Friday, May 31, 1996

there is no such thing as a lesbian book

*Note* - following question adapted from a Usenet post with the express consent of the author.

But since we seem to be discussing it here, what, exactly *IS* Lesbian Fiction? Is it written by lesbians? Is it about lesbians? Are lesbians the (sole?) intended audience? If you have a lesbian couple in your story is it automatically Lesbian Fiction? What about a same-sex kiss? A hug? An innuendo?

I recently read (well, tried to read) Ammonite, a novel by Nicola Griffith. Aside from its slow pacing, the plot was a little interesting and the characters were pretentious and boring, but reasonable given the plot. Is that Lesbian SF? Or is it just a mediocre SF novel with lesbians in it?

There is no such thing as a lesbian or gay book. Novels are not sexed at birth by some strange gowned and masked obstetrician at the publishing house: "Yup, this one has a womb (or two X-chromosomes, or no penis, or a sweet smile). Toss it on the women's pile. And make sure it doesn't rub up against any of those other female volumes. Could be a lesbian book."

There are no lesbian novels. There are only stories. Stories of our lives; our hopes and dreams; our loves and losses and daily victories over that callous and indifferent thing called the world. We write to tell our truth, so that someone ten miles away--a hundred, a thousand--can pick up a book and read it and think, "Oh, yes, I see. Of course. How true."

Stories are for connecting people, one to another: lesbian to straight, old to young, me to you. But it takes two to make a story. A novel is merely the beginning, a sketch. Like a blue-print of a house, the writer may have penciled in where the walls ought to go, and the doors; made a note about the size of the windows; but it is the reader who takes that sketch and makes a home. The reader decides which room will be the living room and which the family room; fills the corners with things she has collected over the years; and makes it her own. Moral of the story: if you don't like the look of the blueprint, don't bother trying to build the house. No one can write a book that will please everyone.

It's my personal belief that both gender and genre are creations of the insecure. I've already said most of this in my essay, "Divide and Conquer: Gender and Genre," but I'll say it again: People who are confident of themselves and their place in the world see people first, gender second. Those who have no worries about their own taste, discrimination, or fashion sense see fiction first, genre second. It's the insecure, those who need to feel superior ("Someone--at last--who is less hip than I am!"), who sneer at, say, women or Jews or science fiction, at gays or romance novels or people in wheelchairs. "Not us," they say, "not worthy, not real."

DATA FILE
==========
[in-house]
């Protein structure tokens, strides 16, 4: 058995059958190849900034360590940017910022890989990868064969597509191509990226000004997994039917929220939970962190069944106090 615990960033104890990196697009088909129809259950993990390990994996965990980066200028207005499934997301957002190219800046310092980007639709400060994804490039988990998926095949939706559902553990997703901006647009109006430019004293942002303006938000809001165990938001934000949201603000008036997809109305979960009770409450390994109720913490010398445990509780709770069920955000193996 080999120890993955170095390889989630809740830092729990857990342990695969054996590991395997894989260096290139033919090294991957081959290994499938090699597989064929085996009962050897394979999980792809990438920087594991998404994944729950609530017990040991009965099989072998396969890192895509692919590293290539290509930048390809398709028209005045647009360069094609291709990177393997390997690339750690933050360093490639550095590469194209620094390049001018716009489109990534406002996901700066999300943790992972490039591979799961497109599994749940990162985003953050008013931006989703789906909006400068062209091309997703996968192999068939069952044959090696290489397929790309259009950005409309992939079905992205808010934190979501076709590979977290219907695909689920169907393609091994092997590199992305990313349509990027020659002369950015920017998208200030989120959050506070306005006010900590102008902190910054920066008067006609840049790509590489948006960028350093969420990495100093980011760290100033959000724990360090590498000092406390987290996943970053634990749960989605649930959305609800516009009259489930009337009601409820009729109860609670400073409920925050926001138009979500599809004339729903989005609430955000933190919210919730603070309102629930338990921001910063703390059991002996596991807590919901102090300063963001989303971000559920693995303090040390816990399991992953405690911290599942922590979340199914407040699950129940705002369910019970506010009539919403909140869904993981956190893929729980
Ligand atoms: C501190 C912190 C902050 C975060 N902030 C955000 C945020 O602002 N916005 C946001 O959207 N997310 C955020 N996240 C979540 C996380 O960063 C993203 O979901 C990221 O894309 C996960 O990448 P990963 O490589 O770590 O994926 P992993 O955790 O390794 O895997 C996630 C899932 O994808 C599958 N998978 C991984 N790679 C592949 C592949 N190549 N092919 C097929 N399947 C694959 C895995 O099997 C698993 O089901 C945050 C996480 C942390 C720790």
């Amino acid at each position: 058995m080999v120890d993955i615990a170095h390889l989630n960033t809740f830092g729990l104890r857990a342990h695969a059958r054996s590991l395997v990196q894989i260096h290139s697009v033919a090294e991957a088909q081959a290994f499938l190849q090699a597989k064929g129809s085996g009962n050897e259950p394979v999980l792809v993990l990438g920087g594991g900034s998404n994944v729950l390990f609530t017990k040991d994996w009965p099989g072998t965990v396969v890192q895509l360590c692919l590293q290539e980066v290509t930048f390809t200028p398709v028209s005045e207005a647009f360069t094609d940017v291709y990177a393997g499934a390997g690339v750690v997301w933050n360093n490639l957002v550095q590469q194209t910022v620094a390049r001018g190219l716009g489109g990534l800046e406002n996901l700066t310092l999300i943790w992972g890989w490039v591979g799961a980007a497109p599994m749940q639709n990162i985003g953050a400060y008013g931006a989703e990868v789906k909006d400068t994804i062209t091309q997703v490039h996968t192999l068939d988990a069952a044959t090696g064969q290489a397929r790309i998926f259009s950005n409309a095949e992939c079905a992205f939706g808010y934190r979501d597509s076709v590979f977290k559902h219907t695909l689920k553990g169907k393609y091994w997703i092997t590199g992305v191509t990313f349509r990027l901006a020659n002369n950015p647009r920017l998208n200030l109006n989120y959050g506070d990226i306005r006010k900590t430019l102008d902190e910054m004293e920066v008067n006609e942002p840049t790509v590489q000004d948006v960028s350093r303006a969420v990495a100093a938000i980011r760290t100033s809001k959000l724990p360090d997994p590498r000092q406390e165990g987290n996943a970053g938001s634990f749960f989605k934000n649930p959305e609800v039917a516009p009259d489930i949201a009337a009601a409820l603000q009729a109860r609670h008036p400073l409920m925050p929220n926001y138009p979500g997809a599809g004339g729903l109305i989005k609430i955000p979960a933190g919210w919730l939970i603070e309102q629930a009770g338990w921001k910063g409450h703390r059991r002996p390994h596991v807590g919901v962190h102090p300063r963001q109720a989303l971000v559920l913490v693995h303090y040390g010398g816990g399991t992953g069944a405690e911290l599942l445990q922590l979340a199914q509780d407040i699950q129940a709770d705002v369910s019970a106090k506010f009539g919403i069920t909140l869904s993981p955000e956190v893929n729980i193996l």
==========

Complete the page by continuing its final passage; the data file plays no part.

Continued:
Those who love fiction--who love the discovery of fine writing, characters who will suck you into their world with their dilemmas and attempts to solve them--approach the work without artificially constructed preconceptions.

You wouldn't believe the number of people who pick up Ammonite or Slow River and say, "Well, science fiction is rubbish, but I liked this..." What they really mean, of course, is: "Science fiction is pulp rubbish, so I don't read it. But I read this book, and it's good, so it's not really science fiction, is it?" It doesn't matter that what they enjoyed so much is set in the future; if they liked it, it can't be science fiction.

These are the kind of people who have probably never read anything by Mary Renault because it's historical fiction. Nothing by Audre Lorde because it's black fiction. Nothing by Willa Cather--after all, she only wrote about the prairie.... Perhaps they have never realized that Shelley's Frankenstein (which admittedly isn't a brilliant book) is science fiction. As is Aldous Huxley's work, and that of Geoff Ryman, Joanna Russ, Ursula K. Le Guin. So, for that matter is The Robber Bride by Margaret Atwood, and her The Handmaid's Tale. Then there are the fantasists like Gabriel Garcia Marquez, William Golding and Toni Morrison....

Ah, but critics and reviewers and academics who actually like this fiction set outside reality call it Magic Realism, or Social Commentary, or Dystopia...anything, in fact, but fantasy or science fiction. What, I wonder, are they afraid of?

Having said all that, of course, I'm editing a series of anthologies called Bending The Landscape: three volumes (fantasy, sf, horror) of all-original stories with lesbian/gay characters and /or themes. What is a lesbian? What is a gay theme? Gee, I haven't a clue, not really. There are lesbians out there who sleep with men, and "political lesbians" who have never had sex with a woman. I'll leave everyone to make up their own minds.

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Written on the Body, The Awakening

From: anonymous

Do you see anything romantic about Written on the Body? What do you think of Chopin's The Awakening? Do you see romantic motifs there? How would you compare the two novels together? I'm looking forward to reading some of your books. Thanks in advance for your expertise!

Written On The Body, by Jeannette Winterson, is, in my opinion, a romance. It is also sentimental and manipulative. As for the Chopin, it's been so long since I read it I wouldn't begin to dream of doing a compare-and-contrast. It sounds to me as though you like me to write some kind of essay or term paper for you. That's not what this Ask Nicola section is for. (Next time you could at least have the grace to pretend you've read something I've written...)

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